Stem Cell Treatments for Autism are currently available at SIRM
About a third to a half of individuals with autism do not develop enough natural speech to meet their daily communication needs. Differences in communication may be present from the first year of life, and may include delayed onset of babbling, unusual gestures, diminished responsiveness, and vocal patterns that are not synchronized with the caregiver. In the second and third years, autistic children have less frequent and less diverse babbling, consonants, words, and word combinations; their gestures are less often integrated with words. Autistic children are less likely to make requests or share experiences, and are more likely to simply repeat others' words (echolalia) or reverse pronouns. Joint attention seems to be necessary for functional speech, and deficits in joint attention seem to distinguish infants with ASD. for example, they may look at a pointing hand instead of the pointed-at object, and they consistently fail to point at objects in order to comment on or share an experience. Autistic children may have difficulty with imaginative play and with developing symbols into language.
Forms of repetitive or restricted behavior (RBS-R):
- Stereotypy is repetitive movement, such as hand flapping, making sounds, head rolling, or body rocking.
- Compulsive behavior is intended and appears to follow rules, such as arranging objects in stacks or lines.
- Sameness is resistance to change; for example, insisting that the furniture not be moved or refusing to be interrupted.
- Ritualistic behavior involves an unvarying pattern of daily activities, such as an unchanging menu or a dressing ritual. This is closely associated with sameness and an independent validation has suggested combining the two factors.
- Restricted behavior is limited in focus, interest, or activity, such as preoccupation with a single television program, toy, or game.
- Self-injury includes movements that injure or can injure the person, such as eye poking, skin picking, hand biting, and head banging. A 2007 study reported that self-injury at some point affected about 30% of children with ASD.
No single repetitive or self-injurious behavior seems to be specific to autism, but only autism appears to have an elevated pattern of occurrence and severity of these behaviors.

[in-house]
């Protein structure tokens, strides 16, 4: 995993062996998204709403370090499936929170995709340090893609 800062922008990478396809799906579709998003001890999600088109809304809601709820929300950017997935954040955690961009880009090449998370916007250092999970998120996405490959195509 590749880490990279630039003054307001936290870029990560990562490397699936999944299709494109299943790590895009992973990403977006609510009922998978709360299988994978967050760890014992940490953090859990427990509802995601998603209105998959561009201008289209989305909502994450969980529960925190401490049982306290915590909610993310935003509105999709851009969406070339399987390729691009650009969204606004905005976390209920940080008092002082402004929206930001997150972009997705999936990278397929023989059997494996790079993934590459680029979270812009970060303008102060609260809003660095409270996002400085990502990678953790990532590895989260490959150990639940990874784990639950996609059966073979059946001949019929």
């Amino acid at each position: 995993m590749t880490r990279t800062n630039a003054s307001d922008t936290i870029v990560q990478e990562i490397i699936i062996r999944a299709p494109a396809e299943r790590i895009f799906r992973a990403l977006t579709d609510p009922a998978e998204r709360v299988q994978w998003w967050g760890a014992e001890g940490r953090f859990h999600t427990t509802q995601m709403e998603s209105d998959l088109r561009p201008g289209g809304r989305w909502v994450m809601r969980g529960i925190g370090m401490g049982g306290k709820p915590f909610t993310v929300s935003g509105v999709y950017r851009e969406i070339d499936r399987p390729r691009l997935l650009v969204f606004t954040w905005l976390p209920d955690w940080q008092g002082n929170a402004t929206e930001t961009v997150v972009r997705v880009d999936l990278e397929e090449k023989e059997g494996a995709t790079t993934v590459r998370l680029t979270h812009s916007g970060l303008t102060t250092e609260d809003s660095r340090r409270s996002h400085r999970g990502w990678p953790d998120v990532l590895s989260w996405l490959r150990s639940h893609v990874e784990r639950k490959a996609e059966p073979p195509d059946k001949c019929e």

Autism treatment studies and stem cell protocols:
Progress and challenges in using human stem cells for biological and therapeutics discovery: Neuropsychiatric disorders.
Progress and challenges in using human stem cells for biological and therapeutics discovery: Neuropsychiatric disorders. Stem Cells. 2016 Feb 3; Authors: Panchision DM Abstract In facing the daunting challenge of using human embryonic and induced pluripotent stem cells (hESCs, hiPSCs) to study complex neural circuit disorders such as schizophrenia (SCZ), mood and anxiety disorders and autism spectrum disorders (ASDs), a 2012 National Institute of Mental Health workshop produced a set of recommendations to advance basic research and engage industry in cell-based studies of neuropsychiatric disorders. This review describes progress in meeting these recommendations, including the development of novel tools, strides in recapitulating relevant cell and tissue types, insights into the genetic basis of these disorders that permit integration of risk-associated gene regulatory networks with cell/circuit phenotypes, and promising findings of patient-control differences using cell-based assays. However, numerous challenges are still being addressed, requiring further technological development, approaches to resolve disease heterogeneity and collaborative structures for investigators of different disciplines. Additionally, since data obtained so far is on small sample sizes, replication in larger sample sets is needed. A number of individual success stories point to a path forward in developing assays to translate discovery science to therapeutics development. This article is protected by copyright. All rights reserved. PMID: 26840228 [PubMed - as supplied by publisher]Read more...